Ping. (2012, 07 09). Custom Fitting. Retrieved from Ping Golf: http://www.ping.com/fitting/default.aspx

TaylorMade. (2012, 07 09). R11S Driver. Retrieved from TaylorMade Golf: http://taylormadegolf.com/taylormade/R11S-Driver/DW-JN721,default,pd.html?start=1&cgid=taylormade-drivers-r11s


6 thoughts on “What’s In Your Bag?

  1. What a great example of customization. Any professional golfer is well aware of how important a fitting of a golf club there is. This is also a great example of a job shop in a way. Each player has a unique swing that will require a unique club. I wonder what their production process is like and their costs? I bet that the demand is high. Golf is such a popular sport.

  2. Dell used this as a production method for a long while, and rode it to great success in the technology industry: cheap, customizable computers that can be built to spec for each customer. It worked well until customer purchasing patterns migrated to preferring a physical interaction with their technology before purchasing it.

    I’m a life-long golfer, and the above strikes me as a lot of marketing aimed at golfers to make them spend more on clubs, or buy clubs more frequently. After all, if your mechanics aren’t good, no club in the world is going to make that ball fly straight off the tee!

  3. I think golf companies are trying to get the idea to customers that “these clubs were made just for you”. By allowing customers to pick their options it makes them feel more like the professionals who get custom fit golf clubs. The idea of getting custom fit golf clubs without getting fit by a professional was a great way of utilizing mass customization. With the demand of golf on the rise, coming out with these minor details in a golf club has helped the golf industry.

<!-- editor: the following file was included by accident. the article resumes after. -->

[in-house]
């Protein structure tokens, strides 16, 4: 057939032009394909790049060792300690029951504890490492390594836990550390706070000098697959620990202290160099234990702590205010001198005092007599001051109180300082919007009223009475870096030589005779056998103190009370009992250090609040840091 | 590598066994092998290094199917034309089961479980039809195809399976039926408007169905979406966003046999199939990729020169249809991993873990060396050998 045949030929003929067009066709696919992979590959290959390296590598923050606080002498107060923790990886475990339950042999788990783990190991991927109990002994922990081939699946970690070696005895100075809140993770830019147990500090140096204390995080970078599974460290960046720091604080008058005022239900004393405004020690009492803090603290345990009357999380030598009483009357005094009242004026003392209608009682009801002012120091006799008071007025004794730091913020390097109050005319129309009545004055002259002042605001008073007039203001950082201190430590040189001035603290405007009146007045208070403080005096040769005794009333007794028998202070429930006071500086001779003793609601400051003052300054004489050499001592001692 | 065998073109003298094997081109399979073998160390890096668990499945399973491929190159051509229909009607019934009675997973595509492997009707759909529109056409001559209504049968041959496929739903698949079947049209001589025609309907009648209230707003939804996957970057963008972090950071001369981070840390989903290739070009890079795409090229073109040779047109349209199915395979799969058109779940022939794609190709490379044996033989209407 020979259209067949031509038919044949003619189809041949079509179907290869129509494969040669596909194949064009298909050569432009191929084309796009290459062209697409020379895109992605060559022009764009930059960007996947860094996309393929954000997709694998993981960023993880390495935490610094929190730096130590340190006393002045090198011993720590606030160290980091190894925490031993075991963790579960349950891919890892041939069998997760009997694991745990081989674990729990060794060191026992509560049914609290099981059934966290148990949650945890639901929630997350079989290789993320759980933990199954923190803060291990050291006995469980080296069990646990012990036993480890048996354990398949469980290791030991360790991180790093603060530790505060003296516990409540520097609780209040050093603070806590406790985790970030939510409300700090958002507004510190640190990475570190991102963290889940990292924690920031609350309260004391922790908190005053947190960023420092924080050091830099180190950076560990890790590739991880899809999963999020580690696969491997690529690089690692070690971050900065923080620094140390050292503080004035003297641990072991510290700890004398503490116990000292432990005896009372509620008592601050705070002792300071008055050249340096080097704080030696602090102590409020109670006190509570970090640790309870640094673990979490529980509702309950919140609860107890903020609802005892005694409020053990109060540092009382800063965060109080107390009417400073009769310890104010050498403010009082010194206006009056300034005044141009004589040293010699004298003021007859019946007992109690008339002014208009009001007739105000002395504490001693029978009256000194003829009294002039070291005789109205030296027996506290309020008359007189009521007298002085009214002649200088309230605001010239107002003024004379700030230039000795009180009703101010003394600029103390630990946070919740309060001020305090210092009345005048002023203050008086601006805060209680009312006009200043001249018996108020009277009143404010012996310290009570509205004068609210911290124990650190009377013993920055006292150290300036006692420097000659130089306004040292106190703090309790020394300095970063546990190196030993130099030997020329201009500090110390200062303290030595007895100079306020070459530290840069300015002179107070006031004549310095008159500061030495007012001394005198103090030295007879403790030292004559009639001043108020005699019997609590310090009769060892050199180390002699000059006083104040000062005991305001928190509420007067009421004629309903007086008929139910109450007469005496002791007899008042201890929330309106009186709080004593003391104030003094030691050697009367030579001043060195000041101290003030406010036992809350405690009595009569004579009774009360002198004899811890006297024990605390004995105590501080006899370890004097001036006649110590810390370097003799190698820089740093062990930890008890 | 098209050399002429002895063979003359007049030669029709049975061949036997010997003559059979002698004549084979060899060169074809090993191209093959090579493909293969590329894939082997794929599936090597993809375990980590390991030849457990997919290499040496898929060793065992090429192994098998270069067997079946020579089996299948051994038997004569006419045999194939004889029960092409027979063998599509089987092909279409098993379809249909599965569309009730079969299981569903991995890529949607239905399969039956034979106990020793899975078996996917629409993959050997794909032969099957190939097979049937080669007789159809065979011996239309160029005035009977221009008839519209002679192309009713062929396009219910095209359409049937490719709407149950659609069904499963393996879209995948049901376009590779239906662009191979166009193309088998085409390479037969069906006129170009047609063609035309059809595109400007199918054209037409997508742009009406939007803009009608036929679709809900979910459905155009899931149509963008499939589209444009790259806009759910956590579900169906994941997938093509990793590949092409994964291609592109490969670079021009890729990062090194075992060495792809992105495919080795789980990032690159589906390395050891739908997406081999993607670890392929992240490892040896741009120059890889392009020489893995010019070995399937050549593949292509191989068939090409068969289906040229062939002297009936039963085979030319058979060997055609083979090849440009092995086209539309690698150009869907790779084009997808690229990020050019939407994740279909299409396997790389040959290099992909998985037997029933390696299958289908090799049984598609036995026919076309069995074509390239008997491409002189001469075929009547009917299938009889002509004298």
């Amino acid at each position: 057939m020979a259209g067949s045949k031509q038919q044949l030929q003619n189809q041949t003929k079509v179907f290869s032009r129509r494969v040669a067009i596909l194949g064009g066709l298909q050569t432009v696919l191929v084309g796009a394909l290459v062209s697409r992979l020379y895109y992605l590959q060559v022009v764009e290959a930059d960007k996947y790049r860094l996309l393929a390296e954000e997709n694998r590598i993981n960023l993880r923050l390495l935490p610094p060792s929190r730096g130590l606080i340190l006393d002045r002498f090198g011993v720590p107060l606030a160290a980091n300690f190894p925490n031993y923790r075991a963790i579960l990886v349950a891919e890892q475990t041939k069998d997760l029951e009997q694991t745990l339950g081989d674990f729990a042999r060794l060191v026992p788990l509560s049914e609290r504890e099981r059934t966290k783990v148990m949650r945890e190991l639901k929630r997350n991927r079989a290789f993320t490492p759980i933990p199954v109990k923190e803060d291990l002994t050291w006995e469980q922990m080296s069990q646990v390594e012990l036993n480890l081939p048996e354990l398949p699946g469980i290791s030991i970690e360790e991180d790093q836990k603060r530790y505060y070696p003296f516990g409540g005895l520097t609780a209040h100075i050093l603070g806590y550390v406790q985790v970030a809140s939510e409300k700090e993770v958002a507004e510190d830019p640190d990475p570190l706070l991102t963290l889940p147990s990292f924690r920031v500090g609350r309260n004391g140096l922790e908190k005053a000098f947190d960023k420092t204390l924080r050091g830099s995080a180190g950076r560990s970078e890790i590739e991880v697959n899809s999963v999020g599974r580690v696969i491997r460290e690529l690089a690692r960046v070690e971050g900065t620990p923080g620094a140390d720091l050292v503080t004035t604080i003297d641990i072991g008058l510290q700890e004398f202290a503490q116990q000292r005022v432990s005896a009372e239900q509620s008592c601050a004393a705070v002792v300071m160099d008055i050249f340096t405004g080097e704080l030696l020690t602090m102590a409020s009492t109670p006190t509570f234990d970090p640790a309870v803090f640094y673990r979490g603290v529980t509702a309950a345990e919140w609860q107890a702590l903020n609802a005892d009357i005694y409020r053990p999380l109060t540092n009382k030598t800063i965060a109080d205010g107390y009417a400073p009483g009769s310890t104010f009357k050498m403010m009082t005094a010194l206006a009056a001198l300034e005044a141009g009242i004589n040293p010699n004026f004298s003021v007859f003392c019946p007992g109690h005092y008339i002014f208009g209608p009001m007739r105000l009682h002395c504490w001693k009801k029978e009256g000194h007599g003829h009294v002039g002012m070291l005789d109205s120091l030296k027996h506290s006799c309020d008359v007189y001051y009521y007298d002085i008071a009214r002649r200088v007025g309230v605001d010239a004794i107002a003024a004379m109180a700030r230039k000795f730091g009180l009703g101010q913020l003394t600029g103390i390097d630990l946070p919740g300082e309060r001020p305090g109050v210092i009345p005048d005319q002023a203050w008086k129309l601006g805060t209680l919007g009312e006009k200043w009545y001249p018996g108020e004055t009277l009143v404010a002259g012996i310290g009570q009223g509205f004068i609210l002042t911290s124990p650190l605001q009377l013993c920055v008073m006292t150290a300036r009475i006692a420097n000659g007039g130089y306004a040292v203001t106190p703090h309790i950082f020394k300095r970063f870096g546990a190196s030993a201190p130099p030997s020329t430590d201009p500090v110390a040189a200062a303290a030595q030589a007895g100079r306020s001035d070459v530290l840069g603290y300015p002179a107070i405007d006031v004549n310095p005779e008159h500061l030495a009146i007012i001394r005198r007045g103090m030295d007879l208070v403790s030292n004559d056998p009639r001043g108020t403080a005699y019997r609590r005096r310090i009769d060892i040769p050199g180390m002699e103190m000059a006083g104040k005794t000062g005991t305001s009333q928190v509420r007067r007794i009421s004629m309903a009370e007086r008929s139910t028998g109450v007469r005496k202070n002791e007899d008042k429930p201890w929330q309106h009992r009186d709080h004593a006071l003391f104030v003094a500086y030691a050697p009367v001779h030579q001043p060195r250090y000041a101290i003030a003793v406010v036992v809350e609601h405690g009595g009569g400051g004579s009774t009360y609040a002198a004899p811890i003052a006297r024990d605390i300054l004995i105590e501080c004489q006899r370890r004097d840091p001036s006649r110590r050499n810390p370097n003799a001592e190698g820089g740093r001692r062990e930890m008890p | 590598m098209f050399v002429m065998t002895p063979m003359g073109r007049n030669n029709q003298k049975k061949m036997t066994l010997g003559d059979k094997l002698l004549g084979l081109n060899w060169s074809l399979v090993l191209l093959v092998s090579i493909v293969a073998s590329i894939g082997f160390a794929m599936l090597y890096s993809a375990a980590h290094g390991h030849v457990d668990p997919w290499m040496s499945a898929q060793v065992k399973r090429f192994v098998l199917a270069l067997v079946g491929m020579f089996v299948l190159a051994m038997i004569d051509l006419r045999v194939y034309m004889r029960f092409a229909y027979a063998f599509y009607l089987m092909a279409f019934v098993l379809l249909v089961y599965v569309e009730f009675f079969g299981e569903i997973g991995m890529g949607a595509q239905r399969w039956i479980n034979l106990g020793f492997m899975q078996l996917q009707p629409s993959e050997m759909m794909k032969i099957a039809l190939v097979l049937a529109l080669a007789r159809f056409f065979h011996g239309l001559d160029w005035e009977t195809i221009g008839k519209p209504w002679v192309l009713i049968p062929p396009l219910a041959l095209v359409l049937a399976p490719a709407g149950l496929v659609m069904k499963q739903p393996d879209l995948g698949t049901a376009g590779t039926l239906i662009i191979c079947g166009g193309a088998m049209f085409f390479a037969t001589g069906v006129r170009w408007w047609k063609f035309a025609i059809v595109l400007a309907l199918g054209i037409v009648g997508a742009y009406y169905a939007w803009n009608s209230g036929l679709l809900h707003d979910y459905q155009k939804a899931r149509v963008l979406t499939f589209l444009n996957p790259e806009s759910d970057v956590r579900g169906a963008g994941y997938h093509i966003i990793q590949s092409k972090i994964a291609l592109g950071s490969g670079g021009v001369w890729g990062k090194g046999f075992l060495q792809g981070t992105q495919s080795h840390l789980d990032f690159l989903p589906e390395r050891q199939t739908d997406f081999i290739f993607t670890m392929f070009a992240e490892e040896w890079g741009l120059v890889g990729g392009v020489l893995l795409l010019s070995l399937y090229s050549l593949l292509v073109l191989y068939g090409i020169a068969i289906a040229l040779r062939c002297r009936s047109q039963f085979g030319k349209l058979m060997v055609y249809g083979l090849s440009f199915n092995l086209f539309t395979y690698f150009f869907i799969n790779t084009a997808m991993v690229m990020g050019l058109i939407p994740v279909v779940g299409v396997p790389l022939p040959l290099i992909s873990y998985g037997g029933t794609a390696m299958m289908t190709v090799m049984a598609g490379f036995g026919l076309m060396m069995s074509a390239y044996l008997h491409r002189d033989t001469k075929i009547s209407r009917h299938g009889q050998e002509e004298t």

4. Golfing is probably the hobby I am most competitive at. While there are other companies that allow for “customized” clubs. Ping’s “dot” system is by far the best and offers the most options. While companies such as Titleist, Taylor Made, and Cleveland do offer clubs that can be fit to the swing of each player Ping will allow you to do this and after time if your are unhappy with the clubs they will refit you. I prefer Titleist clubs yet the next set I purchase will most likely be Ping. They are high quality and are usually one of the industry leaders in innovation.

  5. That would change the game alot becuase golfers can only carry a certain amount of golf clubs at a time or they would be penaliesd and have points deducted. Carry one of these and you have zero clubs on hand but one club at a time becuase it needs to be assembeld. No golfers might be more interesting to watch not for me I prefer basketball but I would probably like the customization.

  6. I am not a golfer, nor do I know much about the sport, but I found this to be very interesting. While it may be more expensive in terms of research and development, I think the company will ultimately benefit the company due to mass customization. I also think the product will do well in the market. Even though the clubs may be more expensive than regular old golf clubs, they seem to be more convenient.